Novels In English Are A New Thing

The English-language novel is commonly held to have originated around 1700, with Aphra Behn’s Oroonoko (1688; at 31,000 words it’s a novella by current standards) or Daniel Defoe’s Robinson Crusoe (1719). It occurred to me that since it’s such a recent thing, I’ve lived through much of its history by now. I’ve been reading English-language novels for about 35 years, that is, 11% of the period.

Let’s say you and your grandma read a new novel that you both like in 2020 when you’re 15 and she is 75. And she shared a new novel with her grandma when she was 15, etc., etc. Then the book you two are sharing now is only the sixth in the chain back to Robinson Crusoe. And we know that the book they shared in 1720 was Robinson Crusoe, because there was no other original novel-length prose fiction in English to choose from then.

The first novella in Swedish is Urban Hiärne’s Stratonice from 1666-68. I discussed it here back in 2012.

Author: Martin R

Dr. Martin Rundkvist is a Swedish archaeologist, journal editor, skeptic, atheist, lefty liberal, bookworm, boardgamer, geocacher and father of two.

8 thoughts on “Novels In English Are A New Thing”

  1. I guess you already know that what is claimed by some to be the world’s first novel, The Tale of Genji, was written by a Japanese woman in the early 11th Century. Others claim it is the first modern novel, the first psychological novel[whatever that is] or the first novel still to be considered a classic.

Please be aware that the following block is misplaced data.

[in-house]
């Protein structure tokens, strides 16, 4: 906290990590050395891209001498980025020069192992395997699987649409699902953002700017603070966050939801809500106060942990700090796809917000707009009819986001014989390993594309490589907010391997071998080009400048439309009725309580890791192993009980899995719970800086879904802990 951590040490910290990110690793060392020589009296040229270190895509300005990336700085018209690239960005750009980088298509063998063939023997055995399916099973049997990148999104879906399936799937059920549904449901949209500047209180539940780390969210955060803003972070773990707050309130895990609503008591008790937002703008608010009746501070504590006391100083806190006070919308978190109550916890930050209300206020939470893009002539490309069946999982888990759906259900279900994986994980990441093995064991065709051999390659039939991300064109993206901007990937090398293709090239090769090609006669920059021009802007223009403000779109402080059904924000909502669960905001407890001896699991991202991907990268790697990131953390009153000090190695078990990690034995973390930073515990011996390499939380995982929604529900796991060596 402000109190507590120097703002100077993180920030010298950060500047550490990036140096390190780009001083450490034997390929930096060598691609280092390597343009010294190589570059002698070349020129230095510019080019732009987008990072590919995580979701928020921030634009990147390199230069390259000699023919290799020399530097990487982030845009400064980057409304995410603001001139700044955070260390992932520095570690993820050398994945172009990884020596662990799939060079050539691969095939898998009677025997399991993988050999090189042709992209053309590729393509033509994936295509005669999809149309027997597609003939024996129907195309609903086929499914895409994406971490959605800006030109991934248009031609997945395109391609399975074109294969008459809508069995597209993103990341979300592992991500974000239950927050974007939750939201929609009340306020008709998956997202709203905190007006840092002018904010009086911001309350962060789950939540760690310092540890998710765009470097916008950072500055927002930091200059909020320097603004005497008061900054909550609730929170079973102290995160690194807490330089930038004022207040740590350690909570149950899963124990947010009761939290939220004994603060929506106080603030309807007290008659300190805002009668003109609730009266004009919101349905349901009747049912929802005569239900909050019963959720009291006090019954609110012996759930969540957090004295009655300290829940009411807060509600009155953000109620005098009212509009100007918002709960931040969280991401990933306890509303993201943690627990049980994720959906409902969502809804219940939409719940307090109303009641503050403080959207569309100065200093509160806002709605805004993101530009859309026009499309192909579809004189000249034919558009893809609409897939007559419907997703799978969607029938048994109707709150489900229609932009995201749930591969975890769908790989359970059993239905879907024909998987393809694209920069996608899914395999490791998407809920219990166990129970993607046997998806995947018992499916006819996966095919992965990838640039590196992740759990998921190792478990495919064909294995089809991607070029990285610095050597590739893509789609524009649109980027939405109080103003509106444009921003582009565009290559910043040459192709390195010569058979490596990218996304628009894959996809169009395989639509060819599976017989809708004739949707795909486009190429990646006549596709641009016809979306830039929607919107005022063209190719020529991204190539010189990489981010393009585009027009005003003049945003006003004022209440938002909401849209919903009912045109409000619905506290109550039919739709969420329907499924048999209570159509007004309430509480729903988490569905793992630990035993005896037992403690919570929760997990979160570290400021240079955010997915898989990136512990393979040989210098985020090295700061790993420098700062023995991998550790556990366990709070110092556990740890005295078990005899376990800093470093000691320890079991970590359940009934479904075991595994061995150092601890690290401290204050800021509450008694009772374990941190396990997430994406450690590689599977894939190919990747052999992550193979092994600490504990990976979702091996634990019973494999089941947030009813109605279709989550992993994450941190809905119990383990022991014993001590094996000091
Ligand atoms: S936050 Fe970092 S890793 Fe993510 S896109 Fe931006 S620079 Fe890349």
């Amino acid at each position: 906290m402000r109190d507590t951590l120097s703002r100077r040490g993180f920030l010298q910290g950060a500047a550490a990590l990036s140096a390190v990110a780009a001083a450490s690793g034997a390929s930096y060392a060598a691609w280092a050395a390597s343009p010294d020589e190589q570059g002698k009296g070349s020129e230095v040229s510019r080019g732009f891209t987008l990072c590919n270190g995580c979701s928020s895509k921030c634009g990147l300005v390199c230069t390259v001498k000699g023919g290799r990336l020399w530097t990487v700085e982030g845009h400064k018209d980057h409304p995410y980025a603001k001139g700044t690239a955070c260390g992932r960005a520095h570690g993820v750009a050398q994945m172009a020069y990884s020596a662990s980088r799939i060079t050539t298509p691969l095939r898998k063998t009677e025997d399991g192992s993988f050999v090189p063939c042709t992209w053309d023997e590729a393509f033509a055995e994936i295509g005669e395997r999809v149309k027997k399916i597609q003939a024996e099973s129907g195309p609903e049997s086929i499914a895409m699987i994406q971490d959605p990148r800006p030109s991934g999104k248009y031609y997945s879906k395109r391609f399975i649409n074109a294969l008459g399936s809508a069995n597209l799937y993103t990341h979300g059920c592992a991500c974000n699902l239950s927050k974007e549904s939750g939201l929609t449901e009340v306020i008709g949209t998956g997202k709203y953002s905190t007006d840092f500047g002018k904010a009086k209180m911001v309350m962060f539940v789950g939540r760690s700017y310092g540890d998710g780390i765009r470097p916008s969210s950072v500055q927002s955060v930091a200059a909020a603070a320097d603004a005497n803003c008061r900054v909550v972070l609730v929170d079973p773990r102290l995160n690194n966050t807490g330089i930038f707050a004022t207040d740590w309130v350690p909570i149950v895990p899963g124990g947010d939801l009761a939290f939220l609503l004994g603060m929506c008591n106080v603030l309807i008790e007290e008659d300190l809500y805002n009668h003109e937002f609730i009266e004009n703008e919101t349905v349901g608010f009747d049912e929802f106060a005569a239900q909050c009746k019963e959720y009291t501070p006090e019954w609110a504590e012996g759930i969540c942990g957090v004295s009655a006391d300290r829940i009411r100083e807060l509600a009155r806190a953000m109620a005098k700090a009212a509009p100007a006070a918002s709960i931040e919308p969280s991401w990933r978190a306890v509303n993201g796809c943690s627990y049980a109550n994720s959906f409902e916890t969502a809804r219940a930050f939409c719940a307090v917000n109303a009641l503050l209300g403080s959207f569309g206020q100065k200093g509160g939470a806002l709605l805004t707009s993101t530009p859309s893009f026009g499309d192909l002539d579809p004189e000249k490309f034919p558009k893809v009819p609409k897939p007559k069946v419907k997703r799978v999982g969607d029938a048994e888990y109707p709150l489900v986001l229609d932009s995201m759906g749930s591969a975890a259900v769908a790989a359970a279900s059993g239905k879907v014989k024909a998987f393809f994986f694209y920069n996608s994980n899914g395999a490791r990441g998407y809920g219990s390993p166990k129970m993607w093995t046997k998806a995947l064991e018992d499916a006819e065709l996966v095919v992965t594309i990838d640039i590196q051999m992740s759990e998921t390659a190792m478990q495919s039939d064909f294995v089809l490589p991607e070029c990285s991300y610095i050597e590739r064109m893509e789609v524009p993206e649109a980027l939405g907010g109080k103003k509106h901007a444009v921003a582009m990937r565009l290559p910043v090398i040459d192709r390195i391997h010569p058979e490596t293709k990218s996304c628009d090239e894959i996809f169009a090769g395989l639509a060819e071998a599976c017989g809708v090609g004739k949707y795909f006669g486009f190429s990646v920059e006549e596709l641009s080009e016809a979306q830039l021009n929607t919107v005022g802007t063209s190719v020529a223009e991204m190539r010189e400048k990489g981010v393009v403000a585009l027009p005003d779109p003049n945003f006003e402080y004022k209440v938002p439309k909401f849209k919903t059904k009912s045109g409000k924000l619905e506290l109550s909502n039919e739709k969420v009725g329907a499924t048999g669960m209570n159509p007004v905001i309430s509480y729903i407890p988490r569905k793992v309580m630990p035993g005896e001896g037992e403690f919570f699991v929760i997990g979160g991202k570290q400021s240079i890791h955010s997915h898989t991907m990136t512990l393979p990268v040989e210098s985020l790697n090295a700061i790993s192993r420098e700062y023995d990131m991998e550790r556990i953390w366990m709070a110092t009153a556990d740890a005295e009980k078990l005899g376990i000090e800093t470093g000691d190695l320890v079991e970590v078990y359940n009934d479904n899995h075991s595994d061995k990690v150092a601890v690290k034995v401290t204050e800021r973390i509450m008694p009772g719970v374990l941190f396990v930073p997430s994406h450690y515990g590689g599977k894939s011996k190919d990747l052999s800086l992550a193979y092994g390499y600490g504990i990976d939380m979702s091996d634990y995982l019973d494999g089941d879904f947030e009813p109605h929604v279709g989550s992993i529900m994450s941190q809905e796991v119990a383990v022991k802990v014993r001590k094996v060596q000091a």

An earlier claimant is the Metamorphoses of Apuleius, which Augustine of Hippo referred to as The Golden Ass (Asinus aureus), the only ancient Roman novel in Latin to survive in its entirety.

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  2. “Novels In English Are A New Thing”

    How many, including Martin, get the pun.

    “Puns are the highest form of literature.”

    —Alfred Hitchcock

    Liked by 1 person

  3. “The first novella in Swedish is Urban Hiärne’s Stratonice from 1666-68. I discussed it here back in 2012.”

    The post you link to is still accessible, but the link there to the original post is not.

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  4. English playhouses were closed during the English civil war and not reopened until the 1680s. Even then, theater was heavily censored. Novels were not. With literacy rising, particularly among the upper classes – alphabet blocks were a 17th century thing – novels gave authors more freedom of expression.

    As for novelty, it’s as old as the hills. (I first heard this in the French Film ‘Children of Paradise’.)

    Liked by 1 person

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